1 INT unicode
 1 INT muxwrite
 1 INT extended_errors
16 INT infolevel
IF infolevel<2
    16 SMALLDATE creation_time
    32 NTDATE creation_time
     1 INT delete_on_close
16 INT filename_length
filename_length STRING filename

This would be translated into a C++ class with the appropriately named fields. Parsing the request and generating the response would never use invalid data. It also caught programming errors. For example in the above description the delete_on_close field is not present if infolevel is less than two so attempting to use it would generate an internal error.

Actually writing the SMB server was fairly simple. We started out with a server that returned not implemented error to every request. It would also print out to the console what the fields making up the request were. We started by trying to map a drive, saw what errored, wrote the missing request and tried again. Pretty soon we had file manager working. After that we started working with Word, Excel and PowerPoint documents which filled in a lot more functionality. It quickly became good enough for other people in the office to try out.

Following that we had to look through the specifications and Samba to see what requests had been missed, try other software, write custom programs to use unexercised bits of the Windows file related APIs etc. We had the MSDN full CD set which had copies of pretty much every program Microsoft had ever produced — both client and server sides. I got so adept at installing Windows NT that I was able to install the Chinese version significantly faster than a native speaker just through recognising the shape of dialog boxes and which button the answer was on!

At one point we even hired a temp and sat her in front of a computer with every piece of software we could find. She had to install the software to a VisionFS server, create a document using it on the server, create an embedded document (using OLE which as an example allowed you to embed an Excel chart in a Word document in a PowerPoint spreadsheet), and then finally uninstall the whole mess. It uncovered a few glitches that our internal checking code caught and told us we were in a good position in terms of product completeness and quality.

To my knowledge there was only ever one bug ever reported about data consistency issues, which centred around Excel's abuse of locking.

The rest of the server was structured just as you would expect. There were C++ classes that correspond to shares (trees in SMB terminology) with examples being regular file shares, printing and the secretive IPC$ share for getting meta-information). File objects encapsulated the different types of files and pseudo-files within like a printer queue or a named pipe. On our todo list but never implemented was a share that talked back out again to an FTP server so you could make the FTP server available to Windows users without them having to know anything about ftp.

Sadly Windows clients aren't actually completely compatible with each other, the servers or the specification. It takes a lot of testing to make sure you get everything right. As an example I rewrote the code that returns a directory listing 4 times. This was because directory listings were returned in chunks, with differing mechanisms to specify the next chunk and clients not behaving as they should (eg not closing the listing when they should) plus numerous other details that break implementations such as exactly what wildcards mean. And don't forget things like short vs long filenames. Andrew Tridgell of Samba eventually resorted to a program that would send the same request to multiple different Microsoft servers and compare their answers!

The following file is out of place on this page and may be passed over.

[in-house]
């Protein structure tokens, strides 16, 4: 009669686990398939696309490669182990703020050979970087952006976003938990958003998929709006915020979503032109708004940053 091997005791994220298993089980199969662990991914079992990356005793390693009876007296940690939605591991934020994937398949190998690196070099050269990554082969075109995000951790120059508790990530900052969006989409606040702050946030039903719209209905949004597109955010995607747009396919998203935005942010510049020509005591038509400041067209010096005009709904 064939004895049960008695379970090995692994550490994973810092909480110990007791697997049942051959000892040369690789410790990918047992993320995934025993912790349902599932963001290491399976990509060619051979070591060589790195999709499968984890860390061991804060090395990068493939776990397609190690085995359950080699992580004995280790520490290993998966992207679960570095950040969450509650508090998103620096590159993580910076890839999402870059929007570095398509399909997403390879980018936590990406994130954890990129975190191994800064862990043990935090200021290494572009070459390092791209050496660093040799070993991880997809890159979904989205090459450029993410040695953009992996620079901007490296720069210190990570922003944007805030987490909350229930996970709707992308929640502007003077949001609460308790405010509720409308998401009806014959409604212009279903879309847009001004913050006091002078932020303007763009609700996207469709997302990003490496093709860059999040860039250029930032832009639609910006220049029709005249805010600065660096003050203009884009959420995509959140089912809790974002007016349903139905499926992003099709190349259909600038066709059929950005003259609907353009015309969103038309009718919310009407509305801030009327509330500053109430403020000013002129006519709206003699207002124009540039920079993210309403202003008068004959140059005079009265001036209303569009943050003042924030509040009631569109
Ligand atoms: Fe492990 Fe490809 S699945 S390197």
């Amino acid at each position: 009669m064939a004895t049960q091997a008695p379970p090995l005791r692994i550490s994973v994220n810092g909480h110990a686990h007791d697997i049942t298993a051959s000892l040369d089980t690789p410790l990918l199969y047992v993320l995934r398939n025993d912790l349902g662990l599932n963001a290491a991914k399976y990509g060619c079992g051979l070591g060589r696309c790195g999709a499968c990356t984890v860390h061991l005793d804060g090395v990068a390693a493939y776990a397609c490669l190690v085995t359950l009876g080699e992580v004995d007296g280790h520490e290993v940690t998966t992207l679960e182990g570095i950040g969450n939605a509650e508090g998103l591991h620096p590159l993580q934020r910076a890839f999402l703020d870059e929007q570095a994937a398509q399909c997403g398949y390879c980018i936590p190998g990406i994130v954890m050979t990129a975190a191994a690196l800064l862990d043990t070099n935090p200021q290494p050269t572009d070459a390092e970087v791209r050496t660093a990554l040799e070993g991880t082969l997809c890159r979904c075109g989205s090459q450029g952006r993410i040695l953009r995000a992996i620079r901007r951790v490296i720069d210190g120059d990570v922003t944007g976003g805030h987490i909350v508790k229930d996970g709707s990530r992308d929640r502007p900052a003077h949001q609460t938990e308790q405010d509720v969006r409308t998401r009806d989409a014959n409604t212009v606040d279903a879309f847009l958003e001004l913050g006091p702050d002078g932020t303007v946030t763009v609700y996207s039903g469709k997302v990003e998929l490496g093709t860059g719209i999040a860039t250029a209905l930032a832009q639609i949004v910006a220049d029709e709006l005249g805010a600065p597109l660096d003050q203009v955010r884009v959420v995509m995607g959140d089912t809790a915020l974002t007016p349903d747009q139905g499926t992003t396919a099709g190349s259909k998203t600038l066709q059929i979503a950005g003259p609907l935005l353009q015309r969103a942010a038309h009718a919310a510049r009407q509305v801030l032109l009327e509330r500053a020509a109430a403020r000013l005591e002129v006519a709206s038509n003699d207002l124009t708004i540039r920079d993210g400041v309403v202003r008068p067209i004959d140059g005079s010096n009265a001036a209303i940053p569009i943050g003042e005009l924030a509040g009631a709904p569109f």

Profile editor

The underlying server configuration was contained in a single file. A graphical configuration tool had to run on Windows, since by definition the customer had Windows machines. We also didn't want to have it installed on the client machines since that would mean version mismatches on future releases. The solution was to make the Profile Editor available and directly runnable from a share on the server. In order to keep development time low, we wrote it using 16 bit Visual Basic. If the necessary DLLs were in the same directory as the program then it just worked on every available version of Windows. The configuration file was made available to administrators running the Profile Editor via a hidden CONFIG$ share.

However this was not sufficiently user friendly. We wanted to ensure that if you had to fill in a pathname on the server (eg when defining a share) that you could use an actual file browser and that it would tell you text you typed didn't exist. Similarly you could browse the list of users where a username was expected with the same principle applying to other data types.

To contrast installation with Samba, you installed VisionFS and it would start running automatically joining all workgroups. From your Windows machine you browsed into any workgroup and could see the server. Double click and navigate to the configuration tool and run it. On the pane where it asked for a workgroup, you could leave it as all, or click a dropdown which showed a list of all the existing workgroups for you to pick one. With Samba you would still be wondering where your configuration file was, how to invoke the unfriendly to newbies vi text editor and desperately browsing all over the manual page trying to work out how to change the workgroup, then wondering which ones your network has and if it was a dash or an underscore in the one you wanted.

Behind the scenes there was a named pipe the Profile Editor used to talk to the VisionFS server to get lists of information, file trees etc. The pipe and protocol were named MFLA which was intended as a backronym, but we never really settled on a good one. One colleague provided the original acronym after I pleaded for a Meaningless Four Letter Acronym.